Looking back on that era following a photo-call on The Discovery yesterday it was all too tempting to look for a note of symbolism in the setting, given what befell the ill-prepared Captain Scott and his men.
Rankin was coach of Caledonia Reds, very much a part-time job when, along with Edinburgh and the Scottish Borders, they took part in the 1996/97 Heineken Cup while Glasgow contested that season's Challenge Cup.
Three Scottish teams accrued a solitary win during that 1996/97 campaign – at home against Llanelli – while conceding 533 points among them in the 12 ties they contested.
By far the most competitive in overall terms – a -39 points differential compared very favourably with the Borders' -98 and Edinburgh's shameful -128 – the Reds' first competitive match outside Scotland took place in Neath where they lost 27-18.
Sixteen years on there is no guarantee of a better result, but little wonder that Rankin believes his men have been given a better chance of success by their preparation this time around as Dundee get set for their first British & Irish Cup tie just a few miles away at Neath.
"The remarkable thing is that we're actually travelling in a far better way than we did when we first went pro," Rankin said yesterday. "We're flying down, staying down the night before and the night after the match, then flying back up the following day. People don't believe me when I say that we got on a coach an hour and a half after we'd played a major game then went charging back up the road with international level athletes needing recovery cramped on buses and nobody would listen to us. However, when we looked at how we were going to travel this time we worked out a budget and knew we had to treat this properly and give the guys the best, professional experience."
In doing so, the club could lean heavily on Rankin's vast knowledge.
During what was more of a revolution than a period of evolution, Rankin became one of the first tranche of full-time Scottish rugby professionals as head coach of Caley Reds then, when four teams were squished into two, the Edinburgh Reivers, a post better suited to Kofi Annan.
The former North & Midlands flanker had more of a reputation for rucking ruthlessness than diplomatic knowhow but learned rapidly, albeit often the hard way.
Reflecting what has been something of a trend in Scottish professional rugby he first fell foul of player power to be shifted from head coach to more of a strategic role as team manager then, just when he seemed to have learned his trade, was summarily sacked from that post.
Since then he has coached and managed the Club International XV, comprising players selected from outwith the full-time professional ranks, as well as guiding Dundee for the past decade.
No-one is better placed to assess where the Scottish game now finds itself and with Gala, Melrose and Stirling County also embarking on British & Irish Cup campaigns this weekend and Edinburgh and Glasgow playing their Heineken Cup openers he believes the right sort of opportunities are now emerging for all concerned.
"We've got to stop having a glass ceiling," he said. "Until the Club Internationals were introduced there was nothing for club players to aspire to apart from getting into their club first XV. That has given something for the very top end of that group, if they train hard and put more work into their strength and conditioning, but the B&I Cup is a target for the whole club."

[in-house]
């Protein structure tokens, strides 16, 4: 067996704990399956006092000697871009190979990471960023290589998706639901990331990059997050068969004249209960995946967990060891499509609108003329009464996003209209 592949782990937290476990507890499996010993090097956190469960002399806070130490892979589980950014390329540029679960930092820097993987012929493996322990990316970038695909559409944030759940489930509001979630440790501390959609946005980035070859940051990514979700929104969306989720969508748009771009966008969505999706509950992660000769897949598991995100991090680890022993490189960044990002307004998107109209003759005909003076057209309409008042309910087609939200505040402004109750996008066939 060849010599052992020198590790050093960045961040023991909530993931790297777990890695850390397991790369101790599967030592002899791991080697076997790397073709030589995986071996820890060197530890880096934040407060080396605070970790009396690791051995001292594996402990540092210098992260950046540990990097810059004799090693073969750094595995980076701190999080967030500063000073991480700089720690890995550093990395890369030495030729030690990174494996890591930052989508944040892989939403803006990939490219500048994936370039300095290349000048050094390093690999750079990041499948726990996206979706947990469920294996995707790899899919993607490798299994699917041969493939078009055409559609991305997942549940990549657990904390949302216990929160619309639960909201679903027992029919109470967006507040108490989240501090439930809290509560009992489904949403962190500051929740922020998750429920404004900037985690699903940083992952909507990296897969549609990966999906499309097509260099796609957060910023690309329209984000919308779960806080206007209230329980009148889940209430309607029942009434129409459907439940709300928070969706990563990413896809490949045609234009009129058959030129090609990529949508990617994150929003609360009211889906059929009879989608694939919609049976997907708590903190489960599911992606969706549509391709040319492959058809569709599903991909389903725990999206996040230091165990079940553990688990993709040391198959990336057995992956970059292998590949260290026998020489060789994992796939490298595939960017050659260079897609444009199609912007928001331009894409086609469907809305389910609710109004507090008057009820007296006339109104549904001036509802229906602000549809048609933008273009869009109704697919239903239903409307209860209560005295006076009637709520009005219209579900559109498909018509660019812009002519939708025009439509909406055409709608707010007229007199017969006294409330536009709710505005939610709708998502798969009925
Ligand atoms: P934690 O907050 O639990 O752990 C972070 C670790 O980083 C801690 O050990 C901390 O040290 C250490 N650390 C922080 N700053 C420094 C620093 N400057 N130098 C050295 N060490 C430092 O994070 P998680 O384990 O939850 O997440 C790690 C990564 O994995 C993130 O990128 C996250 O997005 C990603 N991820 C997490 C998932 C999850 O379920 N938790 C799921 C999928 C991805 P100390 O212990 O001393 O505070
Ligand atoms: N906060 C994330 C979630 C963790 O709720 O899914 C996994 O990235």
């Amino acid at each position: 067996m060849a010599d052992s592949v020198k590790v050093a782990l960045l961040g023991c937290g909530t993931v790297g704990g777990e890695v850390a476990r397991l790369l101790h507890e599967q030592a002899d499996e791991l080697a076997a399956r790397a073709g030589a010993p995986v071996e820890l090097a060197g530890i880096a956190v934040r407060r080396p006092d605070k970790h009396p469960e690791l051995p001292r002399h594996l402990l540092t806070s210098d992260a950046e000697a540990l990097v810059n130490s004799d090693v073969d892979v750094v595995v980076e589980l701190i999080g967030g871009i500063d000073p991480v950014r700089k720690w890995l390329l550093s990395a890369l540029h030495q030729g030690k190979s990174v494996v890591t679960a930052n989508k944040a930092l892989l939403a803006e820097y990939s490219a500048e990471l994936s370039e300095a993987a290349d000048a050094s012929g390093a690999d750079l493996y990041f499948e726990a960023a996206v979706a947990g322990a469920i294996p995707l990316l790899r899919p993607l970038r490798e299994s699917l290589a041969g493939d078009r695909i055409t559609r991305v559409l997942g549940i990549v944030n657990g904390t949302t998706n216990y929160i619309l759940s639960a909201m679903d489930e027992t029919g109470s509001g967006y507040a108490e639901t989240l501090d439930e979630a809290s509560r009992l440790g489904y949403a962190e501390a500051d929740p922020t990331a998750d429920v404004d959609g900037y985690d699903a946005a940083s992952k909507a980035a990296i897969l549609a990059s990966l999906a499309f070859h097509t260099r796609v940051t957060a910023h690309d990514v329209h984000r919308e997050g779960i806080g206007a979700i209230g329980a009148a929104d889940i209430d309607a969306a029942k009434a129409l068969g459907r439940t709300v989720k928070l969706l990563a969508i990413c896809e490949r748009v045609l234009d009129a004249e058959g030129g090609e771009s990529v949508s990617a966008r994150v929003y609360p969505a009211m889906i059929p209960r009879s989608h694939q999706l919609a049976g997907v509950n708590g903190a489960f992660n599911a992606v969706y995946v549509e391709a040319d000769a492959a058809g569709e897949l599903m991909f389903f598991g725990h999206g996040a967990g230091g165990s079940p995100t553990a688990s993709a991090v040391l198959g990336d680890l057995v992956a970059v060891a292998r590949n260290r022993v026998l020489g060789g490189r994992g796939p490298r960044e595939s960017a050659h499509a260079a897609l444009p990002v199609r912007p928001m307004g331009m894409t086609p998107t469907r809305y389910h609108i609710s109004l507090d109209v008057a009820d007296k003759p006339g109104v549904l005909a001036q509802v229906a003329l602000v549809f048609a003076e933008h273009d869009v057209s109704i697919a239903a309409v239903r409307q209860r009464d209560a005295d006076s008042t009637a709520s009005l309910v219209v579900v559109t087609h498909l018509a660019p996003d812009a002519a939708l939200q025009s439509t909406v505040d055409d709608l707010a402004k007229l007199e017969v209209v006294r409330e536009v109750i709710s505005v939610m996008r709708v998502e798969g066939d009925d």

With Rankin expecting no more than a maximum of one Glasgow Warriors full-timer to supplement his team the domestic structure still needs further tuning. The much trumpeted redraft of professional players for the British & Irish Cup is an irrelevance this weekend because the switch-over from league to cup has not been synchronised with the cross-border competitions. It is a ridiculous blunder by those responsible.
For example Ayr, whose coach Kenny Murray would, Rankin believes, be very keen to reciprocate for the help received last season when Dundee released Richie Hawkins and Alan Brown to help them in their British & Irish Cup campaign, but cannot contemplate doing so as they pursue league points.
However, Rankin believes if such matters are addressed in years to come, with those full-time professionals not required by Edinburgh and Glasgow all being properly distributed among the relevant sides, Dundee and others could take part in the Challenge Cup, the second tier of European competition.
"If we're looking at the overall standard, yes there's Newcastle and teams like that, but there are other teams in that cup that I would have no problem with going up against," he observed. "So if we're being serious about the [Scottish] Premiership as they've rebranded it then the level is always moving forward and we're trying harder to make it worthwhile for the pros when they come back as a stepping stone for the next level so why not."
Right now, though, the challenge of visiting Swansea is more than sufficient to be taking on even if they, like Dundee, have had a tricky start to their season and occupy second bottom of the Welsh Premiership.
"It has been going through my mind with a trip to Wales, the excitement and the enthusiasm of all these years ago with Caley Reds setting off on those Heineken Cup adventures and I have to say I'm still just as excited about going to Wales this weekend," said Rankin.
"In these days you were going into the unknown in many ways and it was exciting, but there was a bit of a fear factor as well. We didn't want to let anyone down though and that's exactly the same for this group of guys."
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